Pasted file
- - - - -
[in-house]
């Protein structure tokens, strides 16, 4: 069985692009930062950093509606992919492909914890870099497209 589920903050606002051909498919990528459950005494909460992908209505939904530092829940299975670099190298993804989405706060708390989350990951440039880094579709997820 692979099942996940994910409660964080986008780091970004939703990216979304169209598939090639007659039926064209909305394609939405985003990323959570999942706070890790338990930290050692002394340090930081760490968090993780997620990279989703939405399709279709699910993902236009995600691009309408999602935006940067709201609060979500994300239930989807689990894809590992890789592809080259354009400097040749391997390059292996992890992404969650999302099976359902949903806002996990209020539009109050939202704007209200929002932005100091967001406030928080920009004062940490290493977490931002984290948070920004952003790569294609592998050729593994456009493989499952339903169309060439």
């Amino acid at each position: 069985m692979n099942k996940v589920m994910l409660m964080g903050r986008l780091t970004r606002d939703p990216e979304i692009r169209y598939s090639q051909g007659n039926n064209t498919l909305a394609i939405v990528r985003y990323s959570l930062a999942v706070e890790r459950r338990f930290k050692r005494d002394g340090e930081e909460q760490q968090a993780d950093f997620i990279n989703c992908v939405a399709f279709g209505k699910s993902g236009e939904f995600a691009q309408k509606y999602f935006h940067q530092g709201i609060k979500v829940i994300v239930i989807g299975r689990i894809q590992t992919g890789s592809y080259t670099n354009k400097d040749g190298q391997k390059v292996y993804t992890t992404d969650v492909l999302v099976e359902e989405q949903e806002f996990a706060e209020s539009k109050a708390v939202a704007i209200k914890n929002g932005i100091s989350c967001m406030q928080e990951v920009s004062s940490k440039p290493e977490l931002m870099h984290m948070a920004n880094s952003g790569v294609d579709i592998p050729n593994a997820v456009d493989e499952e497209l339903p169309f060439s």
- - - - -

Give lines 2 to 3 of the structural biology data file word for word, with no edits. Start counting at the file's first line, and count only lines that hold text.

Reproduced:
């Protein structure tokens, strides 16, 4: 069985692009930062950093509606992919492909914890870099497209 589920903050606002051909498919990528459950005494909460992908209505939904530092829940299975670099190298993804989405706060708390989350990951440039880094579709997820 692979099942996940994910409660964080986008780091970004939703990216979304169209598939090639007659039926064209909305394609939405985003990323959570999942706070890790338990930290050692002394340090930081760490968090993780997620990279989703939405399709279709699910993902236009995600691009309408999602935006940067709201609060979500994300239930989807689990894809590992890789592809080259354009400097040749391997390059292996992890992404969650999302099976359902949903806002996990209020539009109050939202704007209200929002932005100091967001406030928080920009004062940490290493977490931002984290948070920004952003790569294609592998050729593994456009493989499952339903169309060439």
């Amino acid at each position: 069985m692979n099942k996940v589920m994910l409660m964080g903050r986008l780091t970004r606002d939703p990216e979304i692009r169209y598939s090639q051909g007659n039926n064209t498919l909305a394609i939405v990528r985003y990323s959570l930062a999942v706070e890790r459950r338990f930290k050692r005494d002394g340090e930081e909460q760490q968090a993780d950093f997620i990279n989703c992908v939405a399709f279709g209505k699910s993902g236009e939904f995600a691009q309408k509606y999602f935006h940067q530092g709201i609060k979500v829940i994300v239930i989807g299975r689990i894809q590992t992919g890789s592809y080259t670099n354009k400097d040749g190298q391997k390059v292996y993804t992890t992404d969650v492909l999302v099976e359902e989405q949903e806002f996990a706060e209020s539009k109050a708390v939202a704007i209200k914890n929002g932005i100091s989350c967001m406030q928080e990951v920009s004062s940490k440039p290493e977490l931002m870099h984290m948070a920004n880094s952003g790569v294609d579709i592998p050729n593994a997820v456009d493989e499952e497209l339903p169309f060439s």